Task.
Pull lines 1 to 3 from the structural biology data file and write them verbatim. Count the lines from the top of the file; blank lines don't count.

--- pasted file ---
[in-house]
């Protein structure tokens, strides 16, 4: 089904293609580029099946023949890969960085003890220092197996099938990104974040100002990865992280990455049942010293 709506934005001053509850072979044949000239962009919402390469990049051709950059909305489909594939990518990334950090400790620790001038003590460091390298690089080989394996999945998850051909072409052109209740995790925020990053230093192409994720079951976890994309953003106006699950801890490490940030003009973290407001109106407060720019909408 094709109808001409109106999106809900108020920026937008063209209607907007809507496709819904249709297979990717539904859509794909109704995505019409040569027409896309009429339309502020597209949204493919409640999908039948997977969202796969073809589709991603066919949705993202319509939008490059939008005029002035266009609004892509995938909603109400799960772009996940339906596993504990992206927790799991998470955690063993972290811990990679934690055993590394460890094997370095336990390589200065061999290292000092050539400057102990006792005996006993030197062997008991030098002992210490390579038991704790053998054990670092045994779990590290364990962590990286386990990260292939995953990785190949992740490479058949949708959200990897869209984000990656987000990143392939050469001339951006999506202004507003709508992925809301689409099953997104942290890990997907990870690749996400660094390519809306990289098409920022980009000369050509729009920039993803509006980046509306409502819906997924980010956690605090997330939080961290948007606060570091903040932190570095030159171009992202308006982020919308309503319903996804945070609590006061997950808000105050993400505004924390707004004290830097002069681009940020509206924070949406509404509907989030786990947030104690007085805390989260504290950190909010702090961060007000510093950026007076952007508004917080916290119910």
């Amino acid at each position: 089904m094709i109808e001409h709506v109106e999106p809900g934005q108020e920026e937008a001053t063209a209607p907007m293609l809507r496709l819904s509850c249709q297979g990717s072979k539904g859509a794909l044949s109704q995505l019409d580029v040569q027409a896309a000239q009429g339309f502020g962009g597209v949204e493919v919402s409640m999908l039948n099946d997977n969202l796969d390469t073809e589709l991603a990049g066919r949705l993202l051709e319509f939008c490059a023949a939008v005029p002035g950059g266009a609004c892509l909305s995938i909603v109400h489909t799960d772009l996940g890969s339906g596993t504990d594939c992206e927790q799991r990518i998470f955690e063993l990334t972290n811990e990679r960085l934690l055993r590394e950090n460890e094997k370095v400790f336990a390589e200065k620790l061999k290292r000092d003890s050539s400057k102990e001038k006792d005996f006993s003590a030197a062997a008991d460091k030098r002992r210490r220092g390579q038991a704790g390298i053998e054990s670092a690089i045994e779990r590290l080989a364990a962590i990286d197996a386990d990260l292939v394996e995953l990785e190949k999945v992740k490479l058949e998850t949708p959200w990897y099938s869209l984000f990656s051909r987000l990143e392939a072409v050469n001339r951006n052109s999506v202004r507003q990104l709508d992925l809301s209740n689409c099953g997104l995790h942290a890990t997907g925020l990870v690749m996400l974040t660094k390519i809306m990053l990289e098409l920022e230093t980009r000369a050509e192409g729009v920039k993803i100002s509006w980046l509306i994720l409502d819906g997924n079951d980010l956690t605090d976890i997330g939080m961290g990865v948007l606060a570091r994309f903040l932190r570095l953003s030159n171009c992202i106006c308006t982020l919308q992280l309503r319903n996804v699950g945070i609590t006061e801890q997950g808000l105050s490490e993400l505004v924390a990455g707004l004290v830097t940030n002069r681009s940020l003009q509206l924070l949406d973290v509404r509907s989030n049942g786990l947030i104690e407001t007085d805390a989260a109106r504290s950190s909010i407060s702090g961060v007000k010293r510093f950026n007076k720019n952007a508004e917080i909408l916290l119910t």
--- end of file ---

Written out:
[in-house]
């Protein structure tokens, strides 16, 4: 089904293609580029099946023949890969960085003890220092197996099938990104974040100002990865992280990455049942010293 709506934005001053509850072979044949000239962009919402390469990049051709950059909305489909594939990518990334950090400790620790001038003590460091390298690089080989394996999945998850051909072409052109209740995790925020990053230093192409994720079951976890994309953003106006699950801890490490940030003009973290407001109106407060720019909408 094709109808001409109106999106809900108020920026937008063209209607907007809507496709819904249709297979990717539904859509794909109704995505019409040569027409896309009429339309502020597209949204493919409640999908039948997977969202796969073809589709991603066919949705993202319509939008490059939008005029002035266009609004892509995938909603109400799960772009996940339906596993504990992206927790799991998470955690063993972290811990990679934690055993590394460890094997370095336990390589200065061999290292000092050539400057102990006792005996006993030197062997008991030098002992210490390579038991704790053998054990670092045994779990590290364990962590990286386990990260292939995953990785190949992740490479058949949708959200990897869209984000990656987000990143392939050469001339951006999506202004507003709508992925809301689409099953997104942290890990997907990870690749996400660094390519809306990289098409920022980009000369050509729009920039993803509006980046509306409502819906997924980010956690605090997330939080961290948007606060570091903040932190570095030159171009992202308006982020919308309503319903996804945070609590006061997950808000105050993400505004924390707004004290830097002069681009940020509206924070949406509404509907989030786990947030104690007085805390989260504290950190909010702090961060007000510093950026007076952007508004917080916290119910």
């Amino acid at each position: 089904m094709i109808e001409h709506v109106e999106p809900g934005q108020e920026e937008a001053t063209a209607p907007m293609l809507r496709l819904s509850c249709q297979g990717s072979k539904g859509a794909l044949s109704q995505l019409d580029v040569q027409a896309a000239q009429g339309f502020g962009g597209v949204e493919v919402s409640m999908l039948n099946d997977n969202l796969d390469t073809e589709l991603a990049g066919r949705l993202l051709e319509f939008c490059a023949a939008v005029p002035g950059g266009a609004c892509l909305s995938i909603v109400h489909t799960d772009l996940g890969s339906g596993t504990d594939c992206e927790q799991r990518i998470f955690e063993l990334t972290n811990e990679r960085l934690l055993r590394e950090n460890e094997k370095v400790f336990a390589e200065k620790l061999k290292r000092d003890s050539s400057k102990e001038k006792d005996f006993s003590a030197a062997a008991d460091k030098r002992r210490r220092g390579q038991a704790g390298i053998e054990s670092a690089i045994e779990r590290l080989a364990a962590i990286d197996a386990d990260l292939v394996e995953l990785e190949k999945v992740k490479l058949e998850t949708p959200w990897y099938s869209l984000f990656s051909r987000l990143e392939a072409v050469n001339r951006n052109s999506v202004r507003q990104l709508d992925l809301s209740n689409c099953g997104l995790h942290a890990t997907g925020l990870v690749m996400l974040t660094k390519i809306m990053l990289e098409l920022e230093t980009r000369a050509e192409g729009v920039k993803i100002s509006w980046l509306i994720l409502d819906g997924n079951d980010l956690t605090d976890i997330g939080m961290g990865v948007l606060a570091r994309f903040l932190r570095l953003s030159n171009c992202i106006c308006t982020l919308q992280l309503r319903n996804v699950g945070i609590t006061e801890q997950g808000l105050s490490e993400l505004v924390a990455g707004l004290v830097t940030n002069r681009s940020l003009q509206l924070l949406d973290v509404r509907s989030n049942g786990l947030i104690e407001t007085d805390a989260a109106r504290s950190s909010i407060s702090g961060v007000k010293r510093f950026n007076k720019n952007a508004e917080i909408l916290l119910t």